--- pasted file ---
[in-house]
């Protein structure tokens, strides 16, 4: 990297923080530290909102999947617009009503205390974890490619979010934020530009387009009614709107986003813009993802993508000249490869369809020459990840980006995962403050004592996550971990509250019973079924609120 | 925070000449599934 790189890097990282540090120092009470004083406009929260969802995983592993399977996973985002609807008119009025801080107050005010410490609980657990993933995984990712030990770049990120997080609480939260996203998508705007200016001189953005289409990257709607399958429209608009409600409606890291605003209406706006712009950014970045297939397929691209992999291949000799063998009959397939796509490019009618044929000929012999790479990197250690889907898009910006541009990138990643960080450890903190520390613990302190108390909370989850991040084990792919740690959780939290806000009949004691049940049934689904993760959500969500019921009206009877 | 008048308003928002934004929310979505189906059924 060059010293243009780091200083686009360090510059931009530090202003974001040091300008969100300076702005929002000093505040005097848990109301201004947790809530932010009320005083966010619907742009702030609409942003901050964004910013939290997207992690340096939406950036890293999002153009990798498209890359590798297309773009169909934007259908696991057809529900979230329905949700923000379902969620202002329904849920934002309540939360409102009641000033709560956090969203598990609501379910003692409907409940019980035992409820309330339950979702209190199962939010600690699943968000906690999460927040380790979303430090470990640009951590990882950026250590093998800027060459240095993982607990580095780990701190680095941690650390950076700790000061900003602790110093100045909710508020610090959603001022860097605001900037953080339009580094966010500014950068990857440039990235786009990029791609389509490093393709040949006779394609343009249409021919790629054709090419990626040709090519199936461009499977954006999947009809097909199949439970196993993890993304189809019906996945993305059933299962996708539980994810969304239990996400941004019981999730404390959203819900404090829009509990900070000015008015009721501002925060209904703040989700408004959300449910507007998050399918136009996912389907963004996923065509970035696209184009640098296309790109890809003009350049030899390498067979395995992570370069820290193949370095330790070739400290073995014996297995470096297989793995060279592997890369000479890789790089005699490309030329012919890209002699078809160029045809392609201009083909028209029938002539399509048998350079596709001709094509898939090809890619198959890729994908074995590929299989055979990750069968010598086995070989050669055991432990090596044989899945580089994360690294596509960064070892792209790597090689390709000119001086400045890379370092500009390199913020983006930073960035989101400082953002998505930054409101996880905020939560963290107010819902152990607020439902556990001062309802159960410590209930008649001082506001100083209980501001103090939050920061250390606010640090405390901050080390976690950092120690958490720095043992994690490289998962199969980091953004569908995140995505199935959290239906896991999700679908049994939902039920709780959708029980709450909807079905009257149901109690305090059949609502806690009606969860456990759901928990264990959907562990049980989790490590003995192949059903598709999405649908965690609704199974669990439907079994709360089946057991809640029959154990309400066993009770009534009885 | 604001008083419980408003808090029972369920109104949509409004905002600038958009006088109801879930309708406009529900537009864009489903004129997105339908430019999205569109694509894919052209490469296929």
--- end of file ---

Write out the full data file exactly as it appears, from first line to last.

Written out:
[in-house]
């Protein structure tokens, strides 16, 4: 990297923080530290909102999947617009009503205390974890490619979010934020530009387009009614709107986003813009993802993508000249490869369809020459990840980006995962403050004592996550971990509250019973079924609120 | 925070000449599934 790189890097990282540090120092009470004083406009929260969802995983592993399977996973985002609807008119009025801080107050005010410490609980657990993933995984990712030990770049990120997080609480939260996203998508705007200016001189953005289409990257709607399958429209608009409600409606890291605003209406706006712009950014970045297939397929691209992999291949000799063998009959397939796509490019009618044929000929012999790479990197250690889907898009910006541009990138990643960080450890903190520390613990302190108390909370989850991040084990792919740690959780939290806000009949004691049940049934689904993760959500969500019921009206009877 | 008048308003928002934004929310979505189906059924 060059010293243009780091200083686009360090510059931009530090202003974001040091300008969100300076702005929002000093505040005097848990109301201004947790809530932010009320005083966010619907742009702030609409942003901050964004910013939290997207992690340096939406950036890293999002153009990798498209890359590798297309773009169909934007259908696991057809529900979230329905949700923000379902969620202002329904849920934002309540939360409102009641000033709560956090969203598990609501379910003692409907409940019980035992409820309330339950979702209190199962939010600690699943968000906690999460927040380790979303430090470990640009951590990882950026250590093998800027060459240095993982607990580095780990701190680095941690650390950076700790000061900003602790110093100045909710508020610090959603001022860097605001900037953080339009580094966010500014950068990857440039990235786009990029791609389509490093393709040949006779394609343009249409021919790629054709090419990626040709090519199936461009499977954006999947009809097909199949439970196993993890993304189809019906996945993305059933299962996708539980994810969304239990996400941004019981999730404390959203819900404090829009509990900070000015008015009721501002925060209904703040989700408004959300449910507007998050399918136009996912389907963004996923065509970035696209184009640098296309790109890809003009350049030899390498067979395995992570370069820290193949370095330790070739400290073995014996297995470096297989793995060279592997890369000479890789790089005699490309030329012919890209002699078809160029045809392609201009083909028209029938002539399509048998350079596709001709094509898939090809890619198959890729994908074995590929299989055979990750069968010598086995070989050669055991432990090596044989899945580089994360690294596509960064070892792209790597090689390709000119001086400045890379370092500009390199913020983006930073960035989101400082953002998505930054409101996880905020939560963290107010819902152990607020439902556990001062309802159960410590209930008649001082506001100083209980501001103090939050920061250390606010640090405390901050080390976690950092120690958490720095043992994690490289998962199969980091953004569908995140995505199935959290239906896991999700679908049994939902039920709780959708029980709450909807079905009257149901109690305090059949609502806690009606969860456990759901928990264990959907562990049980989790490590003995192949059903598709999405649908965690609704199974669990439907079994709360089946057991809640029959154990309400066993009770009534009885 | 604001008083419980408003808090029972369920109104949509409004905002600038958009006088109801879930309708406009529900537009864009489903004129997105339908430019999205569109694509894919052209490469296929």